LED Image
Researchers have fabricated a silicon chip with fully integrated LEDs. (Image courtesy of the researchers)

Light-emitting diodes — LEDs — are important in many more applications than just illumination. These light sources are useful in microelectronics too. Smartphones, for example, can use an LED proximity sensor to determine if you’re holding the phone next to your face (in which case the screen turns on). The LED sends a pulse of light toward your face, and a timer in the phone measures how long it takes that light to reflect back, a measure of how close the phone is to your face. LEDs are also handy for distance measurement in autofocus cameras and gesture recognition.

One problem with LEDs: It’s tough to make them from silicon. That means LED sensors must be manufactured separately from their device’s silicon-based processing chip, often at a hefty price. But that could one day change, thanks to new research from MIT’s Research Laboratory of Electronics (RLE).

Researchers have fabricated a silicon chip with fully integrated LEDs, bright enough to enable state-of-the-art sensor and communication technologies. The advance could lead to not only streamlined manufacturing, but also better performance for nanoscale electronics.

Silicon is widely used in computer chips because it’s an abundant, cheap semiconductor material. But despite silicon’s excellent electronic properties, it doesn’t quite shine when it comes to optical properties — silicon makes for a poor light source. So electrical engineers often turn away from the material when they need to connect LED technologies to a device’s computer chip.

The LED in your smartphone’s proximity sensor, for example, is made from III-V semiconductors, so called because they contain elements from the third and fifth columns of the periodic table. (Silicon is in the fourth column.) These semiconductors are more optically efficient than silicon — they produce more light from a given amount of energy.

And while the proximity sensor is a fraction of the size of the phone’s silicon processor, it adds significantly to the phone’s overall cost. There’s an entirely different fabrication process that’s needed, and it’s a separate factory that manufactures that one part. So, the research team’s goal was to put all this together in one system. They designed a silicon-based LED with junctions specially engineered to enhance brightness. This boosted efficiency: The LED operates at low voltage, but it still produces enough light to transmit a signal through 5 meters of fiber optic cable. Plus, the LEDs were manufactured in a commercial foundry right alongside other silicon microelectronic components, including transistors and photon detectors. While this LED didn’t quite outshine a traditional III-V semiconductor LED, it easily beat out prior attempts at silicon-based LEDs.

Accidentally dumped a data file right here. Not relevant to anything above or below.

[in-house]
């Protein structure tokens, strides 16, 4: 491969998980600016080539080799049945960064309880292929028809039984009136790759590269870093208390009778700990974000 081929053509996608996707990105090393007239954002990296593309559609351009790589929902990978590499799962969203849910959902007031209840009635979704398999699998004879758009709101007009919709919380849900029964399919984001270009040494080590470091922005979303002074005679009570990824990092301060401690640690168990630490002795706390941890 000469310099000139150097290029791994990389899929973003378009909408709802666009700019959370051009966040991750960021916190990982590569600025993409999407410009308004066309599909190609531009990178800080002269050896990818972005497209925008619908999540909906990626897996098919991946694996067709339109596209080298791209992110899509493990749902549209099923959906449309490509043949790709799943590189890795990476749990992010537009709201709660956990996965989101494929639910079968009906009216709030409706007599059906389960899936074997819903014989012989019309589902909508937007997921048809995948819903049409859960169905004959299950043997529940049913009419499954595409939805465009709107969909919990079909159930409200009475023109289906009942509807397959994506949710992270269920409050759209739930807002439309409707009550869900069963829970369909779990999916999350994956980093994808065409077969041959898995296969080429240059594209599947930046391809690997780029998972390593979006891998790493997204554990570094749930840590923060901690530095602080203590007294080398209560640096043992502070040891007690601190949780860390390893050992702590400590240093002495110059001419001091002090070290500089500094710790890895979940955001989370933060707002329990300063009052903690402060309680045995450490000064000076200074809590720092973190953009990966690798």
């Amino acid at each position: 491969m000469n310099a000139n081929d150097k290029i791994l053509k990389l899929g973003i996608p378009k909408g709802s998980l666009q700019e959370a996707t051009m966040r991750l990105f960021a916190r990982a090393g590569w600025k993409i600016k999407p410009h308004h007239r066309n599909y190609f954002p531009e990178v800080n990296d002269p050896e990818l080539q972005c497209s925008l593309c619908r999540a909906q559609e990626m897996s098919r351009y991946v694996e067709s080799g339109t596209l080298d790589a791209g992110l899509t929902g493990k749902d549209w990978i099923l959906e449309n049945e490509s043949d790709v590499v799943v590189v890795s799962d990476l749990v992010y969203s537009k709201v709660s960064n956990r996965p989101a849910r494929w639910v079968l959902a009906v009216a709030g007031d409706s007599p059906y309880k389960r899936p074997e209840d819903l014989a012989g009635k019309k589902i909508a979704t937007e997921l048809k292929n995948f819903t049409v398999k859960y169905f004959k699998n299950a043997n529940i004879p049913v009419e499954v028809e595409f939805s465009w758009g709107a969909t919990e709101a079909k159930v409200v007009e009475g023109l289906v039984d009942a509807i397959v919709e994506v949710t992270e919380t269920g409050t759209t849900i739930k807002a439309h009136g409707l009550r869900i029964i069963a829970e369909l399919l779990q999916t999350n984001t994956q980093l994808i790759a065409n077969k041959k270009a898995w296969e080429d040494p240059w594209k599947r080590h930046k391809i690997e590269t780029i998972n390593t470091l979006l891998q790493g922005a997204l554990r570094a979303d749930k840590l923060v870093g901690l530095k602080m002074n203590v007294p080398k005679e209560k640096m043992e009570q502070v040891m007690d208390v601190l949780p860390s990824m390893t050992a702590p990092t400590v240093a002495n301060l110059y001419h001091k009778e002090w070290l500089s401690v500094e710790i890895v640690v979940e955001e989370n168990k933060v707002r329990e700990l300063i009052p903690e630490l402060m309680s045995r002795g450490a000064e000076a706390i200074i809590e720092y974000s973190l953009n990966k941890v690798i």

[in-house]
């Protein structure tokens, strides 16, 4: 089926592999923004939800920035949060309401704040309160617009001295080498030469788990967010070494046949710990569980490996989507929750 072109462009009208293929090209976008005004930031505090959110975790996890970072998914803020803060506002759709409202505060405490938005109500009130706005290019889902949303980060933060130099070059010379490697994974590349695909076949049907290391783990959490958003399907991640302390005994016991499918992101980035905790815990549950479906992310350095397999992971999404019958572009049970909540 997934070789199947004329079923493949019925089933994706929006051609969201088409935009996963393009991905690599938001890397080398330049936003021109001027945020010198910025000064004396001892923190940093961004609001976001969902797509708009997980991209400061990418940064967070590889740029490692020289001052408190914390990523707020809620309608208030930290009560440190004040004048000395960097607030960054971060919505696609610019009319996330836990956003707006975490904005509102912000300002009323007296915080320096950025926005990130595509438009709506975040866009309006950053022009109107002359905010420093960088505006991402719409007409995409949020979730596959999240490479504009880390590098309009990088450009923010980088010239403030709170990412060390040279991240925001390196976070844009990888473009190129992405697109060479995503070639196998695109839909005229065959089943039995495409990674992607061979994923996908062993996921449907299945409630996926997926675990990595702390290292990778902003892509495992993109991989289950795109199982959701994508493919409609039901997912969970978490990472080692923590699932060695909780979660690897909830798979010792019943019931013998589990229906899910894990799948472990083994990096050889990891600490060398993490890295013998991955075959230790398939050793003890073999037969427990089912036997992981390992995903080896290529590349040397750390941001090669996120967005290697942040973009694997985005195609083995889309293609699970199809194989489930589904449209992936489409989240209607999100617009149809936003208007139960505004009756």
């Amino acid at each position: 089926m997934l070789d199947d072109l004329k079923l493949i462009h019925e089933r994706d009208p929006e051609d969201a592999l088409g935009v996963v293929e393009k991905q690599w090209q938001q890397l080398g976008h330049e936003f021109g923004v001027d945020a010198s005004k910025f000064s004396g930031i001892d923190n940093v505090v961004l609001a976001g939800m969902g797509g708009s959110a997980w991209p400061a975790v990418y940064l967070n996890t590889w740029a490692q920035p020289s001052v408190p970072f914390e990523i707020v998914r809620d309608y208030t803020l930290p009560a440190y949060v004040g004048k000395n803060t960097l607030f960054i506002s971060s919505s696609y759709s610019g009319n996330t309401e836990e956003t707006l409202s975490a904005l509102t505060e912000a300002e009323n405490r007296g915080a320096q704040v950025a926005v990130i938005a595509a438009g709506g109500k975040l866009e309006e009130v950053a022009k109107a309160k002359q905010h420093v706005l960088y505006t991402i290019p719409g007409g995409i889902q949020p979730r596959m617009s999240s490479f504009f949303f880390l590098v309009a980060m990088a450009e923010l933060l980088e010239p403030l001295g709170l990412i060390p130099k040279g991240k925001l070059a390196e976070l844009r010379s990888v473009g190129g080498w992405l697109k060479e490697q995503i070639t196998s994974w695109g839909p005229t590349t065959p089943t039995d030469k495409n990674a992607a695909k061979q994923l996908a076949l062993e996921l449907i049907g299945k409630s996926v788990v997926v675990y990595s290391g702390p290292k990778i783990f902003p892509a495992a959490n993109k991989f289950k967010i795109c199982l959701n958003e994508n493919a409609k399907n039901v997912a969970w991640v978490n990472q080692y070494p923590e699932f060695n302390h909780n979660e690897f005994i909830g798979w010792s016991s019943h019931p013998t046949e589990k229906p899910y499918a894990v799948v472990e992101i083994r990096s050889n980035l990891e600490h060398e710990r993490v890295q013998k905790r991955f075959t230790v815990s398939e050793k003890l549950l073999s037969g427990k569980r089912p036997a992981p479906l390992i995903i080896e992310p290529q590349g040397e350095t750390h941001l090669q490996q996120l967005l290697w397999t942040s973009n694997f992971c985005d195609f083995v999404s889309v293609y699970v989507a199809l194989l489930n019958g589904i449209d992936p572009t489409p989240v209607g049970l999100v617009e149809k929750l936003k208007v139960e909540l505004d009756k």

“Our optimization process of how to make a better silicon LED was quite an improvement over past reports,” said lead researcher Jin Xue. He added that the silicon LED could also switch on and off faster than expected. The team used the LED to send signals at frequencies up to 250 megahertz, indicating that the technology could potentially be used not only for sensing applications, but also for efficient data transmission. The team plans to continue developing the technology. But, Xue says, “it’s already made great progress.”

In addition to cheaper manufacturing, the advance could also improve LED performance and efficiency as electronics shrink to ever smaller scales. That’s because, at a microscopic scale, III-V semiconductors have nonideal surfaces, riddled with “dangling bonds” that allow energy to be lost as heat rather than as light. In contrast, silicon forms a cleaner crystal surface. “We can take advantage of those very clean surfaces,” said Professor Rajeev Ram. “It’s useful enough to be competitive for these microscale applications.” It allows silicon integrated circuits to communicate with one another directly with light instead of electric wires. This is somewhat surprising as silicon has an indirect bandgap and does not normally emit light. This advance represents a step toward silicon-based computers that are less reliant on electronic communication. For example, the semiconductor industry has long been dreaming of an optical CPU architecture. The report of silicon-based micro-LEDs shows significant progress in these attempts.